Set on the Isle of Man, where a former TV star returns after many unsuccessful years in Hollywood because a murder suspect is obsessed with his character. Not as funny as even the opening credits of Alan Partridge, but it’ll do. The Boosh’s Julian Barratt plays the washed-up Mindhorn, Alan PaSteve Coogan as his hated ex-costar who became hugely successful by sticking with the show and not fucking off to Hollywood, Richard McCabe (of a couple Greenaway pictures) as his terrible PR guy, Babadook star Essie Davis as his ex, and Simon Farnaby (who played the Howard Moon imposter in Mighty Boosh) as her new husband. Cowriters Farnaby (acting with a Scandinavian accent) and Barrett are lots of fun, as is lead cop David Schofield. I don’t think anything is learned at the end, but the killers (the town mayor, and corrupt cop Andrea Riseborough) are stopped, at least.

What came first, the movie or the Robyn Hitchcock song? Searches reveals a guitar magazine article claiming the song is a nod to the film, but also an interview with cowriter Farnaby claiming he got the movie title from the song. IMDB says Mindhorn is an old Boosh reference, and other sites claim Barratt and Hitchcock are friends, so maybe it’s a mutual influence thing.

“If things could talk…”

Our hero Lily Rabe, doing something quirky:

Mona (Lily Rabe, a little Drew Barrymorish) is on the run from her mom, dealing with mysterious strangers and memories of her deceased father who used to play a Calvinball version of tic tac toe with her on the beach. A boy finds her wallet, uses her cash to take piano lessons from teacher Kevin Corrigan (Jerry Rubin in Steal This Movie). Five animated commentators (including the voice of David Cross) play a game involving the plot and props of the movie.

D. London on guitar:

Mona likes elevator operator Daniel London (the guy who isn’t Bonny Bill Oldham in Old Joy) but they have a falling-out when Jane Lynch (of A Mighty Wind, possibly my favorite performer here) spills beer on Mona. The cartoon characters intervene, causing the woman who hired Mona (to sort through and retype mysterious papers) to have a seizure in order to reunite Mona with the elevator man and reconcile her with her mother. Possibly.

Cartoon gramma torture:

A quirky indie drama, not realistic in the slightest, but the animation and the digital tomfoolery let us know that’s intentional. Playful and childish and full of cameos (John Sayles is Mona’s landlord, Eugene Mirman is the night elevator man, Jon Benjamin is a cop, and Jon Glaser is an open-mic performer named Toooot). The first voice we hear is Robyn Hitchcock, appropriately as a train conductor.

Jane Lynch (Role Models, Smiley Face) poses next to Hubley artwork:

Hubley’s first feature, very good as far as Sundancey indies go.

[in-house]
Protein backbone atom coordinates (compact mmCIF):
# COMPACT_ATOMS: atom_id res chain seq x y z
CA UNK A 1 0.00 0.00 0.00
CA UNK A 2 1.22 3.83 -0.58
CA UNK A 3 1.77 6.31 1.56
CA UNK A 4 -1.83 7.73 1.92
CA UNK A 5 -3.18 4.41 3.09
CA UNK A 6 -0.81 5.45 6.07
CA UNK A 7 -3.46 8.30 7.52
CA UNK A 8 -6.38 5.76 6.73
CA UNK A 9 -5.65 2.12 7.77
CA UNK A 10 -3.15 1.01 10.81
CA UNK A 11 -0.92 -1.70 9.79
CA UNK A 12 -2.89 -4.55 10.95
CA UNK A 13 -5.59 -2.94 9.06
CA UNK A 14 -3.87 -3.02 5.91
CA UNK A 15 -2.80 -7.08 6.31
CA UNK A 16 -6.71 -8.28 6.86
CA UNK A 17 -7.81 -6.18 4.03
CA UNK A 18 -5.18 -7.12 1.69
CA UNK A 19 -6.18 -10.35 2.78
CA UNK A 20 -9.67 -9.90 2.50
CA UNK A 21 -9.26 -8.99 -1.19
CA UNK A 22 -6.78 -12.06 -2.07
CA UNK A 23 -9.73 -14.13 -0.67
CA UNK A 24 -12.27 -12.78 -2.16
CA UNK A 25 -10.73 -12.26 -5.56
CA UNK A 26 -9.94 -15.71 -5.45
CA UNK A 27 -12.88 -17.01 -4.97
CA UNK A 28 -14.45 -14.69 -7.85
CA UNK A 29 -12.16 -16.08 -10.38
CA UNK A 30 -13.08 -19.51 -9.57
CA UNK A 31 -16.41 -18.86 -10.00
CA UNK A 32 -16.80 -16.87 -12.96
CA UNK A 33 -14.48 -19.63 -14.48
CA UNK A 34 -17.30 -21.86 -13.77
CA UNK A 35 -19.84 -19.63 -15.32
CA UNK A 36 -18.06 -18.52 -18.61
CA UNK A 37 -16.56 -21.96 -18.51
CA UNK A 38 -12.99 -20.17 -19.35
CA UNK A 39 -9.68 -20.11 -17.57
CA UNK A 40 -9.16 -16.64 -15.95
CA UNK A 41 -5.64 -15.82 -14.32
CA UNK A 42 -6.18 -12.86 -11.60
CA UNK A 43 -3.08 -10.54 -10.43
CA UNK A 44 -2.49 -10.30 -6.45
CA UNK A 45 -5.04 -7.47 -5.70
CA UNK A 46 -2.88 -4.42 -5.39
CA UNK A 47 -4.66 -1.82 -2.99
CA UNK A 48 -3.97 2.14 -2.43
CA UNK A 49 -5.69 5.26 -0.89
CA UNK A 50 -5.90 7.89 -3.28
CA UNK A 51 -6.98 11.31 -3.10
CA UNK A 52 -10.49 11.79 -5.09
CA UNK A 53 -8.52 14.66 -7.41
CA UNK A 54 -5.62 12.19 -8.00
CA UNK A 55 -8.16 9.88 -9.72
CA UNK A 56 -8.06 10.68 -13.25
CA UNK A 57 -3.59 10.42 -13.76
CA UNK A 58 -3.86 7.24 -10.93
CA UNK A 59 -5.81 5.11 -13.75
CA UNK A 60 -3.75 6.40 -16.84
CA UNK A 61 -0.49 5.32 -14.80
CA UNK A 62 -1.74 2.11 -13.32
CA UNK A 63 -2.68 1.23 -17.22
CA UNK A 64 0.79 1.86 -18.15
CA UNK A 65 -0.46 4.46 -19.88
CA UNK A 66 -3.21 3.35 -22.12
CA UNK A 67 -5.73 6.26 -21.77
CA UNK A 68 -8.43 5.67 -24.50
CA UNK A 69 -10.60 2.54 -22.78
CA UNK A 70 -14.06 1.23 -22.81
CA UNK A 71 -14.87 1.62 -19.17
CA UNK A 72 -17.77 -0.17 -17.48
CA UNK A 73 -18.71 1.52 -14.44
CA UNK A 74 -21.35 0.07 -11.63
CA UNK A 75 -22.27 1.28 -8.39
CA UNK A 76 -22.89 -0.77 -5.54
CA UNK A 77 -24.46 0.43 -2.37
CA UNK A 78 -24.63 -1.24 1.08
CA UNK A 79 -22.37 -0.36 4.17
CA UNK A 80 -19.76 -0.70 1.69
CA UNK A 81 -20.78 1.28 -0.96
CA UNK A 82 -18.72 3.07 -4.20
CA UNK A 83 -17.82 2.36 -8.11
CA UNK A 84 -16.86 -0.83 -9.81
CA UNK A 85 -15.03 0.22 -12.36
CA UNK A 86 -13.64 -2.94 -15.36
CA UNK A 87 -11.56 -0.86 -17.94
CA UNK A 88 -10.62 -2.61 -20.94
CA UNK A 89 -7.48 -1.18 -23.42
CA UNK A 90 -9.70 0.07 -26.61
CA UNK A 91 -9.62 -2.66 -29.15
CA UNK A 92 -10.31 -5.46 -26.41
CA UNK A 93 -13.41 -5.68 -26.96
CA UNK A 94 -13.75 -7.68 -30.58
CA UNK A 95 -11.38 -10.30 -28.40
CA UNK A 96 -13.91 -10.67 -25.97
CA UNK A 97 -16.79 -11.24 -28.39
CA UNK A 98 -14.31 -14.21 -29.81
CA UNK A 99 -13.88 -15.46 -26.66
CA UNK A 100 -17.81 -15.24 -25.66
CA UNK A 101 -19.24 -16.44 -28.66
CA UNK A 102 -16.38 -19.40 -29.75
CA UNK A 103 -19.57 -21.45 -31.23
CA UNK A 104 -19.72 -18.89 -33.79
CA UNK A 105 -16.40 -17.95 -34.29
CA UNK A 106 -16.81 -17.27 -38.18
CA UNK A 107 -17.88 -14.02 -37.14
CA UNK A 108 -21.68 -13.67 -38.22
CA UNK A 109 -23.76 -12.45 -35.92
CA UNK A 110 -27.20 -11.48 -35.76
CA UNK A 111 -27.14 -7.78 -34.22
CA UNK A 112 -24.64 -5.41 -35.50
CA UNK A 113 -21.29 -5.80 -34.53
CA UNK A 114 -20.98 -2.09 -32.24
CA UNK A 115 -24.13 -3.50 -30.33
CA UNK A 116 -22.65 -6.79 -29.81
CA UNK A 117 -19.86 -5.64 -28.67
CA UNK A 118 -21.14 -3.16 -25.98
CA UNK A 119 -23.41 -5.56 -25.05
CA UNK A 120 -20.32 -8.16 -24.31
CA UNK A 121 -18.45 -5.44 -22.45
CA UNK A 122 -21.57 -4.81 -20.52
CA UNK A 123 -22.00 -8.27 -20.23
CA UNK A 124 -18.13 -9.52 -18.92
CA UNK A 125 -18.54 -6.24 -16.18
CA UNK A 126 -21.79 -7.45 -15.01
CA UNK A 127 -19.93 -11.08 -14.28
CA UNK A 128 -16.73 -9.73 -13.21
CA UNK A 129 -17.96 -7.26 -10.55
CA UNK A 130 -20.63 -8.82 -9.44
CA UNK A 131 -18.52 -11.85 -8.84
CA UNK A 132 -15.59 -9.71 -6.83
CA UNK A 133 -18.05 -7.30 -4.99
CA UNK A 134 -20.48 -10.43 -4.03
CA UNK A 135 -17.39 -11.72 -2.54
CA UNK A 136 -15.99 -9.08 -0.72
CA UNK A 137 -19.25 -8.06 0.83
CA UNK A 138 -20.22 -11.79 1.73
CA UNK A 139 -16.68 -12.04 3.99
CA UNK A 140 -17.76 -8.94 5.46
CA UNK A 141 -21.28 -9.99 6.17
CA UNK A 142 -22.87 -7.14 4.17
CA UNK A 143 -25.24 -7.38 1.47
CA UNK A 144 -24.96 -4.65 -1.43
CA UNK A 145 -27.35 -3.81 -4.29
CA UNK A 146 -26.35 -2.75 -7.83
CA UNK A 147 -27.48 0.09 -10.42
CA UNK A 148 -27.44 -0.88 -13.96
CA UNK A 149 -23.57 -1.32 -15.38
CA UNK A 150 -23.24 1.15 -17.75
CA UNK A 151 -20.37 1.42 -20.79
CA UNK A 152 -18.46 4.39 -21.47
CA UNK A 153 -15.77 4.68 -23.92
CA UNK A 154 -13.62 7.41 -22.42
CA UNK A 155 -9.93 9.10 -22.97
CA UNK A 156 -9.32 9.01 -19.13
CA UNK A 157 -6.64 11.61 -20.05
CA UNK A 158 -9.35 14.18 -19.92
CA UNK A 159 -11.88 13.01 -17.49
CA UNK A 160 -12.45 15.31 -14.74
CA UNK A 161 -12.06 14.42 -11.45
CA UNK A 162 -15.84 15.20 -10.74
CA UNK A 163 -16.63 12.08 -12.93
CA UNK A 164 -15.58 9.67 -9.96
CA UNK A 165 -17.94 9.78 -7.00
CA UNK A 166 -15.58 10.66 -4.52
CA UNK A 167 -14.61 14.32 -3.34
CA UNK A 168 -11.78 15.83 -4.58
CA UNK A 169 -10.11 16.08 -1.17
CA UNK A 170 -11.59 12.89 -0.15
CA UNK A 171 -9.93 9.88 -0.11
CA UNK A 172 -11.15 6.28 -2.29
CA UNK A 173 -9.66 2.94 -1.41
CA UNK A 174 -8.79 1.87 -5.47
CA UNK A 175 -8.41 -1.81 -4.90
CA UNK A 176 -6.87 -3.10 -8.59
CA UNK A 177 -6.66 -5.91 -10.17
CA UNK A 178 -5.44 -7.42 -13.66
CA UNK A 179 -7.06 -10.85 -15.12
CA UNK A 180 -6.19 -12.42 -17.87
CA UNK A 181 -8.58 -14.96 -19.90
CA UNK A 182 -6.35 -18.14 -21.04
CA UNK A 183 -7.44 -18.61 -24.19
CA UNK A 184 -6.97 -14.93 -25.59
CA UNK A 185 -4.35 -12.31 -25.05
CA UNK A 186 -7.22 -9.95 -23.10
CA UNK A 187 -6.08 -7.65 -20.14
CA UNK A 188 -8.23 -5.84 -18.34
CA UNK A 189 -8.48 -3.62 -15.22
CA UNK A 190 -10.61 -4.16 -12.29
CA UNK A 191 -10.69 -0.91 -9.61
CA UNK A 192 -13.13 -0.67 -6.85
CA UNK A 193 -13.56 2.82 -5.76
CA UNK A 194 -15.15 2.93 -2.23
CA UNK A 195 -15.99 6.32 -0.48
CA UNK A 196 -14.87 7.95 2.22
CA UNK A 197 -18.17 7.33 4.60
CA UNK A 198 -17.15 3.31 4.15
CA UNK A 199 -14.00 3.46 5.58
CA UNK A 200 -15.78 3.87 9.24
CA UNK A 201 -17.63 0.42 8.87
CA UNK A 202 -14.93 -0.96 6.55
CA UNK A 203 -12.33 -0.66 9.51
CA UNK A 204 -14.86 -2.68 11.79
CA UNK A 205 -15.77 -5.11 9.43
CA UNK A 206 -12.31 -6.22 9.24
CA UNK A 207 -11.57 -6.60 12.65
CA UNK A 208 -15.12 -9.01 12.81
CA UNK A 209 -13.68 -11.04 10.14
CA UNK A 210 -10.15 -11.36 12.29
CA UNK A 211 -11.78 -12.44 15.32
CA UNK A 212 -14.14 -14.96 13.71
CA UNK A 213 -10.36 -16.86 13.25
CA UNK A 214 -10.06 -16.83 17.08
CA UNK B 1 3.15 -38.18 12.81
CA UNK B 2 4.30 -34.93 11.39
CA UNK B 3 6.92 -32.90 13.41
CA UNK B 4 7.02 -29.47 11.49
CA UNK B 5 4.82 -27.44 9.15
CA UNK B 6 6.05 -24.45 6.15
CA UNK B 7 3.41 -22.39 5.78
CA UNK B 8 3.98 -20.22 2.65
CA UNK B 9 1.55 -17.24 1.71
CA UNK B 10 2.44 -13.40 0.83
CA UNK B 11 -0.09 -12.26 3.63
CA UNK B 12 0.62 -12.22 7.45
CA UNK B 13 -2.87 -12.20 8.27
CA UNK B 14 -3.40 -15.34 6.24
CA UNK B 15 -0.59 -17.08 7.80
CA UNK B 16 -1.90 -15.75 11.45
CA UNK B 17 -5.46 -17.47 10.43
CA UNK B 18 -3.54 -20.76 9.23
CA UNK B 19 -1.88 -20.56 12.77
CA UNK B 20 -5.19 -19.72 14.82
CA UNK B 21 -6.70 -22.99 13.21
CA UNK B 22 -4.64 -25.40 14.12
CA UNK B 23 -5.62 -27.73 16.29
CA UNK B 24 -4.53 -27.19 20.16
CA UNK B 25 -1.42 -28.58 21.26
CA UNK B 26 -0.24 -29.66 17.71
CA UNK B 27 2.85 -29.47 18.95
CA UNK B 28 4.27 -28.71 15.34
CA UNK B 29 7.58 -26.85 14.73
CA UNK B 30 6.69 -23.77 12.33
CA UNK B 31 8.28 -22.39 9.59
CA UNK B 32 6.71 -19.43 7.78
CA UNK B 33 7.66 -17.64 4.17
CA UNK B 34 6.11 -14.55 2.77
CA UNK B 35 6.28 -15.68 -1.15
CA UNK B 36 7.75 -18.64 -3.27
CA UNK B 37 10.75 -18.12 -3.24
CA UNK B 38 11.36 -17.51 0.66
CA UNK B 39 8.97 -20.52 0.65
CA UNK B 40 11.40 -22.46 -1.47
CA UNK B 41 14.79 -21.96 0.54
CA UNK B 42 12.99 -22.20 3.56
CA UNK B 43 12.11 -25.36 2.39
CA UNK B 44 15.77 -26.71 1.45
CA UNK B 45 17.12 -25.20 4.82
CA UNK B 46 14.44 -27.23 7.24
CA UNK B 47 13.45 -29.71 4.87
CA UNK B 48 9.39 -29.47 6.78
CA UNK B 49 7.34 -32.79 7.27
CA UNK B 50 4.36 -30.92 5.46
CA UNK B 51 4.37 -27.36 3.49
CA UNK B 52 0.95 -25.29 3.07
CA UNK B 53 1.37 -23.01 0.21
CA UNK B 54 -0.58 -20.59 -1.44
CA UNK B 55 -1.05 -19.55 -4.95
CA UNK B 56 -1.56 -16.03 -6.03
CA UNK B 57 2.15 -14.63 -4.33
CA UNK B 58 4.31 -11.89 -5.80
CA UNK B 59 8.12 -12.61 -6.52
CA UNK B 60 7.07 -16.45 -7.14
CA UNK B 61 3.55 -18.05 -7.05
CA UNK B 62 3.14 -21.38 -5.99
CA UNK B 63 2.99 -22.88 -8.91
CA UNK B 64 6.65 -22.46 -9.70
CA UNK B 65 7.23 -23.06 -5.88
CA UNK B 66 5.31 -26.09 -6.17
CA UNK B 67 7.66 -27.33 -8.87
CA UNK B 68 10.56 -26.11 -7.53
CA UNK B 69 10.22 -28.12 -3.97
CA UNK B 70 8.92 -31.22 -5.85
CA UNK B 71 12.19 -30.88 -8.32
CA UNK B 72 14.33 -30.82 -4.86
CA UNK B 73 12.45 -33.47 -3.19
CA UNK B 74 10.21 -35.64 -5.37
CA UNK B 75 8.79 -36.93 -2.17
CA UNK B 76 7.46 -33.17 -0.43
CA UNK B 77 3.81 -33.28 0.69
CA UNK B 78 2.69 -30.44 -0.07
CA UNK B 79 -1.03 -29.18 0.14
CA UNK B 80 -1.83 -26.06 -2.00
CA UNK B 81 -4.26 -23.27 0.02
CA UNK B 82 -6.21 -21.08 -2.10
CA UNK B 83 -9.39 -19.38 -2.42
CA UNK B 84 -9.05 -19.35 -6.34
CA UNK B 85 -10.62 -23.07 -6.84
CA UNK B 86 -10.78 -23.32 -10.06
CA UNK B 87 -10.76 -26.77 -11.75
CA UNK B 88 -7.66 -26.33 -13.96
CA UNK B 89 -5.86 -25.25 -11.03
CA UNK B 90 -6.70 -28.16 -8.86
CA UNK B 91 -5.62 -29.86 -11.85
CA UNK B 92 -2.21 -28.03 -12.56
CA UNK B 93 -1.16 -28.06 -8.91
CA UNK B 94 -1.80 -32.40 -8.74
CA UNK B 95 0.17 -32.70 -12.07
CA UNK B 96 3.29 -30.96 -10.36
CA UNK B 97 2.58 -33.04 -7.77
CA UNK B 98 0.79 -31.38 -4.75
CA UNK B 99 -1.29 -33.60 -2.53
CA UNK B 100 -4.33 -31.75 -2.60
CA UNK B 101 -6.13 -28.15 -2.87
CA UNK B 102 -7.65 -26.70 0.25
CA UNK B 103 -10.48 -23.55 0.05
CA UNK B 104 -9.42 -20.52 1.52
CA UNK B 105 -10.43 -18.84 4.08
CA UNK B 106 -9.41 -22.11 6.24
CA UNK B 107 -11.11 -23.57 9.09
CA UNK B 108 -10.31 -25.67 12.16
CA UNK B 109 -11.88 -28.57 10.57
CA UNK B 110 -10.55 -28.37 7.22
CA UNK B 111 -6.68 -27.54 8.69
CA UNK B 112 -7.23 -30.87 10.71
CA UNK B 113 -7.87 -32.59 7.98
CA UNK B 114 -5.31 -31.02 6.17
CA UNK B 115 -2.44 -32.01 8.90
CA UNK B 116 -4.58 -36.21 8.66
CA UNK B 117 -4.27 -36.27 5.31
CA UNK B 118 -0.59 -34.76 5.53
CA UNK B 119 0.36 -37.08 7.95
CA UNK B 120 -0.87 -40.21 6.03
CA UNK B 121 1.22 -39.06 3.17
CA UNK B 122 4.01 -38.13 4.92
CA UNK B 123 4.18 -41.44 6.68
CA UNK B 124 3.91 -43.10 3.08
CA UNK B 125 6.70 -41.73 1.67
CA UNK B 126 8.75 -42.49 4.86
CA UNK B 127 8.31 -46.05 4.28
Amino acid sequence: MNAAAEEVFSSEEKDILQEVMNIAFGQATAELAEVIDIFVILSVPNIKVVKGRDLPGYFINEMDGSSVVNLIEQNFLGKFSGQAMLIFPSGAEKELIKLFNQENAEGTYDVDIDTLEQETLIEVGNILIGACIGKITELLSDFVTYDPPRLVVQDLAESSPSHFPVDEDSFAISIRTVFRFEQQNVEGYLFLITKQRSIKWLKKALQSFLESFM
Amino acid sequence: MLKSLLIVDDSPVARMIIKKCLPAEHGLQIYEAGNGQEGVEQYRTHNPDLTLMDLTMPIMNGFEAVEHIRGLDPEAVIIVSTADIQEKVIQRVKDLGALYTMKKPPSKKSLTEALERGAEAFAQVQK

Yo La Tengo provides a chill soundtrack (and connections to half the guest stars).

Watercolor self-images by Jeff Scher, whose short films I’ve been enjoying:

Movie took some adjusting. Firstly I’d heard this was a marvelous best-of-year movie, so when I saw the shaky-cam cinematography I thought “seriously?”. Then I’d been selling it to Katy as romantic comedy, and it turned out very dramatic, not so funny or romantic. But once I straightened out that I was watching a shaky-cam unromantic drama I’d say it was a very good one of those.

Kim (Anne Brokeback Hathaway) gets a weekend leave from rehab for the wedding of sister Rachel (Rosemarie Dewitt) and beau Sidney (Tunde Adebimpe). While out, she raises all sorts of hell with her sister, mother (Debra Winger of early-80’s prestige pics) and father (Bill “Mr. Noodle” Irwin). Comes out that Kim killed their little brother in a drug-binge car accident, and now that she’s sober for the first time in a decade, they can talk to her about it. Wedding goes off, party is much fun, Kim returns to rehab.

Acting (especially by Hathaway and Irwin) is very good, and Kim’s character is strong – one of those deep writer/director/actor character-study things like Happy-Go-Lucky, I’d suppose. The family thing is strong overall, but groom Tunde Adebimpe, having just blown me away at a TV On The Radio concert a week earlier, didn’t do hardly anything in this movie. He came to life during what is probably the longest dishwasher-stacking scene in cinema history, but otherwise he was background, and his family existed as a friendly mass of people, not as a bunch of distinguishable individuals. Not a single scrap of racial-relations dialogue. Critics are chalking that up to unrealistic liberalism on Demme’s part, but apparently it’s because the groom was gonna be a white actor so there was no race in the script, heh.